It didn’t occur to me until last Christmas, as I hugged my family goodbye in Washington’s Dulles airport at the end of the holidays, that there might have been a better reason for my mother’s adherence to the cozy and non-threatening than mere weakness of will. She has, after all, got a Ph.D; half the reason that her reading choices used to bewilder us so was that she was entirely capable of tougher stuff. But I thought, as I shuffled through security trying not to cry, that perhaps there was something else. My mother and I have done a sort of delayed-response life-swap; she came to the US when she was twenty-three, and when I was eighteen, I went back and settled in the UK, not returning even when I graduated from uni, planning to make my career and my life happen here. That’s the sort of decision that you don’t really understand until you’ve already made it, and even so, I’ve been discovering over the past few years that the implications, the emotional fallout, from that choice keep happening. You don’t just move across the Atlantic and then everything carries on as normal. It’s oddly like grief; your feelings go round in circles, stagnate, make a great leap forward and then a great leap back.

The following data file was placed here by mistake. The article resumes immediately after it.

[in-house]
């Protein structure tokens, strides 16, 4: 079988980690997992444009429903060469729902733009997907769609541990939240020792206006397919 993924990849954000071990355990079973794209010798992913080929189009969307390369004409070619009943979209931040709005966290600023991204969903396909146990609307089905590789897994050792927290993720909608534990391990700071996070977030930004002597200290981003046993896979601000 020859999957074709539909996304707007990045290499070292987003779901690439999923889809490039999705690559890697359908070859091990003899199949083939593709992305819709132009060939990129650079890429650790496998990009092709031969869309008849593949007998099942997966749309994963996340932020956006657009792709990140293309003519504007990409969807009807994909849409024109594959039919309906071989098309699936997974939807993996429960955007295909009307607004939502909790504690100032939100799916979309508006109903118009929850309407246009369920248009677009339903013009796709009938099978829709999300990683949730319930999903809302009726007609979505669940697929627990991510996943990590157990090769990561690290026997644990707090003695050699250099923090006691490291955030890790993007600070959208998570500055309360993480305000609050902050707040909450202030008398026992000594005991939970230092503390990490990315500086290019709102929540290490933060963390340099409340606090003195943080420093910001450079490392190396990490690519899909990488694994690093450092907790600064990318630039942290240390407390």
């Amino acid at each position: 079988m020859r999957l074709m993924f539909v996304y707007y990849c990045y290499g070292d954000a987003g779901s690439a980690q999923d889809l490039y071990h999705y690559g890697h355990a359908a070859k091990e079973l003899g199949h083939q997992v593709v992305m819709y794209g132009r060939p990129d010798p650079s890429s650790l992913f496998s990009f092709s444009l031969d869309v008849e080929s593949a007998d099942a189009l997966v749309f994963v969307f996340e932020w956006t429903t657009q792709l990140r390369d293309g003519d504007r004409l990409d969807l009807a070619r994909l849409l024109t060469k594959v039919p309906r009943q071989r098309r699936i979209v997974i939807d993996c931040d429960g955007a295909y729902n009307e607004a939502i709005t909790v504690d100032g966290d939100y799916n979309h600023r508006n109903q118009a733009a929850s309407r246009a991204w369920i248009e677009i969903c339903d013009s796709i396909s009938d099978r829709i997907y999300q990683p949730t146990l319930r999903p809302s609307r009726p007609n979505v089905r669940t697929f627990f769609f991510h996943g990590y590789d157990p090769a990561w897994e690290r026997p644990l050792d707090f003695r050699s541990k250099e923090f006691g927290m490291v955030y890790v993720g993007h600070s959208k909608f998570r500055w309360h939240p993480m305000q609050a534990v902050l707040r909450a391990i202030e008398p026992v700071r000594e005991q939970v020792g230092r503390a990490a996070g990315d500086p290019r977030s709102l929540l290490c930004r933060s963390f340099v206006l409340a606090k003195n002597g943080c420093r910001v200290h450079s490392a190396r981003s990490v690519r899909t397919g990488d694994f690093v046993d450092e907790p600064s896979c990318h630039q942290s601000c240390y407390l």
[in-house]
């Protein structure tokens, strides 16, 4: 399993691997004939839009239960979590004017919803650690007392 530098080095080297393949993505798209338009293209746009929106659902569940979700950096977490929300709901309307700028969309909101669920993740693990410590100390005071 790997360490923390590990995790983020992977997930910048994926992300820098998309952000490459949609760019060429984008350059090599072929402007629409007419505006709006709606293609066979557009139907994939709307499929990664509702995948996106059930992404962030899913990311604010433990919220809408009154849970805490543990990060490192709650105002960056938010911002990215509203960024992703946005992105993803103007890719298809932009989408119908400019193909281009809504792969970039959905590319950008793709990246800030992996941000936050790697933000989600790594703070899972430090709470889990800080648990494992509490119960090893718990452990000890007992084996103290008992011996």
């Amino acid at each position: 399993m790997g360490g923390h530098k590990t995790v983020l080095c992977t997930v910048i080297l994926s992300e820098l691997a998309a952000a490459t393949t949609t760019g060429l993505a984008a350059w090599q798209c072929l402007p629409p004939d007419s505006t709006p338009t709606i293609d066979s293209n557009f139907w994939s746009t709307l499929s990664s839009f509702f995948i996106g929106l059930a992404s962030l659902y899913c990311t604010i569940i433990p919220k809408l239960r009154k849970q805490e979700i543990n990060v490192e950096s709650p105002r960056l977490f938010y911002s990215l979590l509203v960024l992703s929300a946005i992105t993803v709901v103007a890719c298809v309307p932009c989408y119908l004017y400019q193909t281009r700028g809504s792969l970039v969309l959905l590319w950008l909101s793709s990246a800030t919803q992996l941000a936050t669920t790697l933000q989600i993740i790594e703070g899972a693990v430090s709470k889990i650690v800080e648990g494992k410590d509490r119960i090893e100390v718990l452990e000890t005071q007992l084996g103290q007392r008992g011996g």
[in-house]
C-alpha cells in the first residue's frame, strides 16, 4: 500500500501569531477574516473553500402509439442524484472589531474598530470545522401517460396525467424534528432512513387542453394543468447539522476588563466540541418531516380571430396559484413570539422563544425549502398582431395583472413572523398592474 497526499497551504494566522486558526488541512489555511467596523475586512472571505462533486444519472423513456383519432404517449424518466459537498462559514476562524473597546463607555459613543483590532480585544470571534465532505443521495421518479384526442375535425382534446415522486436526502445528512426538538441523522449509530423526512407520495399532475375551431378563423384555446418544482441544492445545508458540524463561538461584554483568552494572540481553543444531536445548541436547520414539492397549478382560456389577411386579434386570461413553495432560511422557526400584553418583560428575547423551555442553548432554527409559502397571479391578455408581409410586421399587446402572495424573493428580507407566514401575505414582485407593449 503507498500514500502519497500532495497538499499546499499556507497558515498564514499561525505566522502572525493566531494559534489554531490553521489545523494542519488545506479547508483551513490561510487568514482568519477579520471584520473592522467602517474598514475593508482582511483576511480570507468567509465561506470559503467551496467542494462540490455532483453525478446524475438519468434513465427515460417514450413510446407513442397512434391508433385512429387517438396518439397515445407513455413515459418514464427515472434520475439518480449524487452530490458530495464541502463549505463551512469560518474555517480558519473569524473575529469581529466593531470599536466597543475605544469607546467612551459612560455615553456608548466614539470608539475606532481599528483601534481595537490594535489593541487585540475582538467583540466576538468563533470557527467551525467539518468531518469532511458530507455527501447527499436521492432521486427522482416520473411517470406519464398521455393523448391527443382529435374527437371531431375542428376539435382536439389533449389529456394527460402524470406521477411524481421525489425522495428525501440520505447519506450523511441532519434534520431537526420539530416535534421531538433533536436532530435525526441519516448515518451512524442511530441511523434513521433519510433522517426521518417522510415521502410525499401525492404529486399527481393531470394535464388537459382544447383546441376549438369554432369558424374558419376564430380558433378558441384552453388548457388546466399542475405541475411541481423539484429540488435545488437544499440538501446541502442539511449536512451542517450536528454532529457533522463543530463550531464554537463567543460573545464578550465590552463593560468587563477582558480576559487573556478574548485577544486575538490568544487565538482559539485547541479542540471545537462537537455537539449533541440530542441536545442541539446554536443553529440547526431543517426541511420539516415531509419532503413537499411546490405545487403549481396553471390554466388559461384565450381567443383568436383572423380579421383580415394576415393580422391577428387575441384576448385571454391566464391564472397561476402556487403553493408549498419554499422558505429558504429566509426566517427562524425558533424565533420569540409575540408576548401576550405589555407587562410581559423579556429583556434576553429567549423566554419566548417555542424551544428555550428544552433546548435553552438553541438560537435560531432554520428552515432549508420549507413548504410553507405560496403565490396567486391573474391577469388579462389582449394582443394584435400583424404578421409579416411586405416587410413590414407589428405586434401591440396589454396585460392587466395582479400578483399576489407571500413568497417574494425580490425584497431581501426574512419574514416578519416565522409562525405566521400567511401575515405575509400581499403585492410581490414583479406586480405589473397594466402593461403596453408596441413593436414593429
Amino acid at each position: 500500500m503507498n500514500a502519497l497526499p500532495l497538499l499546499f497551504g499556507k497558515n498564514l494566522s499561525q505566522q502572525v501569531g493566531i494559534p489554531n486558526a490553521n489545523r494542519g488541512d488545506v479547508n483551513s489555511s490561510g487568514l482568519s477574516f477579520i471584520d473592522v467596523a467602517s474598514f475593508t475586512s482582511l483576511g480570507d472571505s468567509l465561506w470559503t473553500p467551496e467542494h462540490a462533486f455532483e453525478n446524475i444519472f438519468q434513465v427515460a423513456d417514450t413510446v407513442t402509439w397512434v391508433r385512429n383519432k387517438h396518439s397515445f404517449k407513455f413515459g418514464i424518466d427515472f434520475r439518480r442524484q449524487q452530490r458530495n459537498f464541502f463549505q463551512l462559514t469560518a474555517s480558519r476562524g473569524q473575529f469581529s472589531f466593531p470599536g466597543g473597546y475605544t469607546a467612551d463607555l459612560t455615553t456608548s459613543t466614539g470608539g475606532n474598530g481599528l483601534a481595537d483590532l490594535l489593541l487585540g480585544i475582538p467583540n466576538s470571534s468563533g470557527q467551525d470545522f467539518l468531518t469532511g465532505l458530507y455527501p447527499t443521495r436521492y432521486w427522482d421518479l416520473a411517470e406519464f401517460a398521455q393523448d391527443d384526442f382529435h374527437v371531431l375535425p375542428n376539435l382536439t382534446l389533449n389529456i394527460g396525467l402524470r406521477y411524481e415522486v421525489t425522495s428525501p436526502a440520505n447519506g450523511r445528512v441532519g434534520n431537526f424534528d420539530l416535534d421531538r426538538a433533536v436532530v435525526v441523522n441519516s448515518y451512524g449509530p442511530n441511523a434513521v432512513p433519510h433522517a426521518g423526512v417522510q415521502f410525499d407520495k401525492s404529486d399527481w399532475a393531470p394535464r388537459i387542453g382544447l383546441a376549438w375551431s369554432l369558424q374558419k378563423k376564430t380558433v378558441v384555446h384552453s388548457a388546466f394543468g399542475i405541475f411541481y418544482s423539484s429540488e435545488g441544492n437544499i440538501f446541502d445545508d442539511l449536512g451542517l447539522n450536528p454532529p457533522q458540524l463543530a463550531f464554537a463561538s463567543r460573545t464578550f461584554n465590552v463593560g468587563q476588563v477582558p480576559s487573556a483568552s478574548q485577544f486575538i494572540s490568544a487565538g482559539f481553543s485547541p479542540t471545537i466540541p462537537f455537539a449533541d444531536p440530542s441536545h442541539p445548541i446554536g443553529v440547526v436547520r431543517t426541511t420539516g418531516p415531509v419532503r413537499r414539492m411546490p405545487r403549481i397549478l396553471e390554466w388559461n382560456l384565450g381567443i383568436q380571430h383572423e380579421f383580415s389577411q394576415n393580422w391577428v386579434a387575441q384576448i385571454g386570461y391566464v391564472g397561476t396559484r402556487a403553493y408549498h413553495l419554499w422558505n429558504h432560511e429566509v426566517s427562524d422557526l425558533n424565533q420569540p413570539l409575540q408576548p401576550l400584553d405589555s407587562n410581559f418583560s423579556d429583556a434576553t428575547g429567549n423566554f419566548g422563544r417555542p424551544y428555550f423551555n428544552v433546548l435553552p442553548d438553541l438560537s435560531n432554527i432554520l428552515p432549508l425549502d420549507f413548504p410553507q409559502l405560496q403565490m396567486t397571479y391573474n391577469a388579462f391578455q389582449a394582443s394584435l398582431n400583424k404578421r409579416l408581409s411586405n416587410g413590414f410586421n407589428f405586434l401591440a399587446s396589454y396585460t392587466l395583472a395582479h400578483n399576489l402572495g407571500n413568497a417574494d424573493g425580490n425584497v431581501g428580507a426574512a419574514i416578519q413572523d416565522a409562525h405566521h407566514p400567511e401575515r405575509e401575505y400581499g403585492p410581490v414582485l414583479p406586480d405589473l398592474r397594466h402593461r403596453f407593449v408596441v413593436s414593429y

No one tells you, that’s the thing. No one tells you that it’s going to hurt. No one tells you that you’re going to miss your little brother growing up. No one tells you that you’ll feel a strange sort of distance from these people who were once your whole world–a distance that means you can breathe and expand, but also one that makes your parents’ faces look oddly unfamiliar even in the photographs they send you. No one tells you that the choice you’ve made is bigger, broader, deeper, than you expected. Or if they do tell you, you don’t understand. You go away when you’re eighteen and you don’t come back and only after a couple of years do you start to realize that you have actually done it, you are doing it, you are separate and far away and that this entails loss, and fear, and loneliness, as well as joy, opportunity, thriving.